Having crossed the line in both senses, it's fair to say Castleford's Justin Carney made an impact during his debut season in Super League last year.
In 2013 the winger managed 21 tries, a fine tally considering the Tigers spent the vast majority of the year languishing near the foot of the table. None of his team-mates managed more than 11, showing Carney's value to the team.
What makes his scoring exploits even more impressive is he played in just 19 games, his campaign being interrupted on three occasions by suspension. While he appeared high up on the try-scoring charts, the 25-year-old was all-too often on the Rugby Football League's disciplinary committee's naughty list.
There were two occasions of him being found guilty of a dangerous throw, while he missed a pair of games early on after throwing punches during a mass brawl in his side's 52-0 loss away at Hull FC.
The key for Carney this year is to keep himself on the pitch, though that doesn't mean he has any intention of changing his style of play. In fact, when asked at his club's media day if his current coach, Daryl Powell, has had a word with him about his discipline, Carney's response was just the same as his playing style - quick and direct.
"He (Powell) doesn't need to," he told Sky Sports. "I'm not a kid - I know exactly what my downfalls are. It's something I've got to fix up.
"But it comes with the game, with my style. I'll try my best not to do it again, but I'm not saying I won't, I'm not saying I will. I'm not going to stop doing something for those reasons. I'm going to go in wholeheartedly.
"You are going out there for war, really. There's no use going out there halfheartedly - I'm never going to do that."
When his signing was originally announced in August of 2012, then Tigers boss Ian Millward stated that Carney would thrill his new fans with "his robust running and dynamic style." He wasn't wrong.
Yet it wasn't plain sailing throughout. Not helped by watching several games from the stands, the former Sydney Rooster made a slow start to his career with Castleford. By the end of the year, however, he was in such blistering form that he must have wished the regular season would never end. In the final 10 fixtures the New South Welshman notched no fewer than 16 tries.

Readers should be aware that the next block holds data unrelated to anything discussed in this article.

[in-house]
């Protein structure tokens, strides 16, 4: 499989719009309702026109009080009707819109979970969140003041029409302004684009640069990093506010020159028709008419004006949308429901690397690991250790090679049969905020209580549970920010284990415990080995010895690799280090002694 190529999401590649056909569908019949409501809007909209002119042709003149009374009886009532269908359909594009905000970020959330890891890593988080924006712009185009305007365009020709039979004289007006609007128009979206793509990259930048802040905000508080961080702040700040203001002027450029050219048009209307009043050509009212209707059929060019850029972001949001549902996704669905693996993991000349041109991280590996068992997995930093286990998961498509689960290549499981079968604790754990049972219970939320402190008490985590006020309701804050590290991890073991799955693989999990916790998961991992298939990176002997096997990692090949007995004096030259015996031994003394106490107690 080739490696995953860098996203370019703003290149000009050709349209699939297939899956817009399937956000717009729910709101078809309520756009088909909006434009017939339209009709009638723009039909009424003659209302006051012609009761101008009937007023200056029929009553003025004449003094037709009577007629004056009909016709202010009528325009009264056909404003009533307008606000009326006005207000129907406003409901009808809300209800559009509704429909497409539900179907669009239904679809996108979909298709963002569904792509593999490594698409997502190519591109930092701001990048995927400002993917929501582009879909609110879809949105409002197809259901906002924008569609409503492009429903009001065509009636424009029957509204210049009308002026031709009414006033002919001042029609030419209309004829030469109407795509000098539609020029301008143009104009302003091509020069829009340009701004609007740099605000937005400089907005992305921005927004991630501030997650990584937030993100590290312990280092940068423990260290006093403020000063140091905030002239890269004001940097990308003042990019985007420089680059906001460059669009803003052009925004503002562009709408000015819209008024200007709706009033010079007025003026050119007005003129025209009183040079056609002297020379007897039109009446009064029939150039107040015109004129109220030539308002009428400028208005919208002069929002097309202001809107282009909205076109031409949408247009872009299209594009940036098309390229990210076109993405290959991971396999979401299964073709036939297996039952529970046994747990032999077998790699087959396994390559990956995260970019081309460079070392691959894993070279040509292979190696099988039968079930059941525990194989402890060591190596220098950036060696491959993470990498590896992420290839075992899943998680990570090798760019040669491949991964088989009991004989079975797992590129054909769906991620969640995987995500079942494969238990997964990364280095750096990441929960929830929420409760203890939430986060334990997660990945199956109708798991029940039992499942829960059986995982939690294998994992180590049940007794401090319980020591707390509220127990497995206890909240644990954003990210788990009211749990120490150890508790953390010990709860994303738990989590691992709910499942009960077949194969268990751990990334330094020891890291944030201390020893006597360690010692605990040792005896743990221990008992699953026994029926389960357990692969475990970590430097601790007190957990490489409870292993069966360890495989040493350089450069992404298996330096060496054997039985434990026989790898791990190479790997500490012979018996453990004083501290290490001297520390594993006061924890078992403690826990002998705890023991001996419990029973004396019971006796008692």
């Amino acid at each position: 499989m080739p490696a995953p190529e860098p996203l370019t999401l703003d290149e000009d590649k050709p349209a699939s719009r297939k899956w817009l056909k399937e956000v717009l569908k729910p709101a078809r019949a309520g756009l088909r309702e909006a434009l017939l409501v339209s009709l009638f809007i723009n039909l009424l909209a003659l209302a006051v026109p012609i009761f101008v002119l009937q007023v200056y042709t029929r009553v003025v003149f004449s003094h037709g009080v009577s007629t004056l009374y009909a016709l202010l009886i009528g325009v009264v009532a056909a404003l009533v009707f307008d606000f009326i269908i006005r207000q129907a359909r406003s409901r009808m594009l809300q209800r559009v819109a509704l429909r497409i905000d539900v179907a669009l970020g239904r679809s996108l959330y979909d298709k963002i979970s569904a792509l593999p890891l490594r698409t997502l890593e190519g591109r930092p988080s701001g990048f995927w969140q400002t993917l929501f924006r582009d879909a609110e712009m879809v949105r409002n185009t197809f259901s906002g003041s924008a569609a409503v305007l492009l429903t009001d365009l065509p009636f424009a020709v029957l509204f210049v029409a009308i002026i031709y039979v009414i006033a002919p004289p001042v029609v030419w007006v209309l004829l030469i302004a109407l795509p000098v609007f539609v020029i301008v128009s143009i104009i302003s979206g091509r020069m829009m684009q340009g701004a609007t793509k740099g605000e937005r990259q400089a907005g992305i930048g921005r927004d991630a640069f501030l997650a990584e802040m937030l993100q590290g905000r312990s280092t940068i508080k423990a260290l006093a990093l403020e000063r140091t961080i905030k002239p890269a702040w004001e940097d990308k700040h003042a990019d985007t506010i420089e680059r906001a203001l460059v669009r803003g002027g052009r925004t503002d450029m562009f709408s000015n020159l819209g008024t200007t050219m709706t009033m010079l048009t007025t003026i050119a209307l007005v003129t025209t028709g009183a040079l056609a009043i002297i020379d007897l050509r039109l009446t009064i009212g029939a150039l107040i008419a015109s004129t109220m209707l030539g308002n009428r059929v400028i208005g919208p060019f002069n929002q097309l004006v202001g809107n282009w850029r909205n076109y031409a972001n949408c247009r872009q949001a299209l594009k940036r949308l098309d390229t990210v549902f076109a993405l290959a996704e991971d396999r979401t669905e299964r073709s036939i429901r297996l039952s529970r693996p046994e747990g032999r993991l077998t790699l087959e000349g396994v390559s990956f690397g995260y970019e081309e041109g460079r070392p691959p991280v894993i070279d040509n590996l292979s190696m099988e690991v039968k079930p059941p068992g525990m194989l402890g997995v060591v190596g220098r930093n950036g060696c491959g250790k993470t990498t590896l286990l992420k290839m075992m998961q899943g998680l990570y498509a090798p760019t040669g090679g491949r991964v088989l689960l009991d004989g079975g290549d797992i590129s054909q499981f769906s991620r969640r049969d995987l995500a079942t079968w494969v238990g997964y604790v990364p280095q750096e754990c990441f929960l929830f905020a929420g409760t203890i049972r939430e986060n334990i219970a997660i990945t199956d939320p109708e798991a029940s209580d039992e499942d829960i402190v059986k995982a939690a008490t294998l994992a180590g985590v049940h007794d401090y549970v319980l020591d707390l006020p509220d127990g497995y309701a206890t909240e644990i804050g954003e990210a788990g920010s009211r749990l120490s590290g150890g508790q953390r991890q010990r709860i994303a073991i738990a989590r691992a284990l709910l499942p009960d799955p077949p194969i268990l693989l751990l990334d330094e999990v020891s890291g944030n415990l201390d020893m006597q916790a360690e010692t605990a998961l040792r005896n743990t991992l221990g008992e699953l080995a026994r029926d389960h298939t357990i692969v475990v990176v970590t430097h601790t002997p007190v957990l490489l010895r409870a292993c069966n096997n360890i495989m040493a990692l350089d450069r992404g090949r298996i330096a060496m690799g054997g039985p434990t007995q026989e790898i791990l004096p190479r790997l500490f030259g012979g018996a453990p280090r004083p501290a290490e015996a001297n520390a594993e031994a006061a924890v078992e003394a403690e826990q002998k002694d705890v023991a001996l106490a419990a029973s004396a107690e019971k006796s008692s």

Some of those will no doubt have come about from Rangi Chase assists, though the mercurial half-back has now moved on to pastures new for 2014.
Carney admits he will miss both the player and the person, yet is confident the plethora of new recruits can not only help fill the void but also add depth to a squad he believes can challenge at the top end of the table.
"I'll miss him as a bloke," he said of Chase, who is now part of the Marwan Koukash revolution at the newly-named Red Devils. "I really worked well with him out on the paddock. It's going to be very different. Good luck to him, he's gone to Salford and is doing what is best for him.
"We can't concentrate on that anymore. We've got good players like 'Finny' (Liam Finn), 'Dorny' (Luke Dorn) and 'Sneydy' (Marc Sneyd). We've got a lot of depth in the halves now.
"I don't think anyone can be another Rangi Chase because he's very unique. But they can do a job for us because they are good players."
With Chase gone, Powell has used the salary cap space to strengthen the options at his disposal, meaning even someone as prolific as Carney knows he cannot rest on his laurels.
"My position isn't concrete, but that's what you've got to have. We have been at the bottom of the barrel, but the ball is now in our court," he continued.
"That's what you've got to have. You have got to have depth and you have got to have competition, otherwise people become complacent.
"I think we are all competing for spots here. It doesn't matter about squad numbers or anything like that - you put your best foot forward in training and you'll eventually get a run. That's a culture that Daryl has brought here.
"I really think that if we keep everyone in the squad on board and the squad stays fit, I can't see why we are not in the top four.
"We are training really well, we've just got to have that winning attitude that the big teams have.
"We've got to earn respect as a club and at the moment we're down the bottom. We've got to make it that no one wants to play Cas."
No opposition will certainly be overjoyed at the prospect of going up against Carney, a wrecking ball of a back who has settled well in West Yorkshire.
Now into the last year of his current deal, he's not even contemplating his long-term future ("that's what I have an agent for"), instead focusing on what he feels is a "big year" for the Tigers. Super League, you have been warned.
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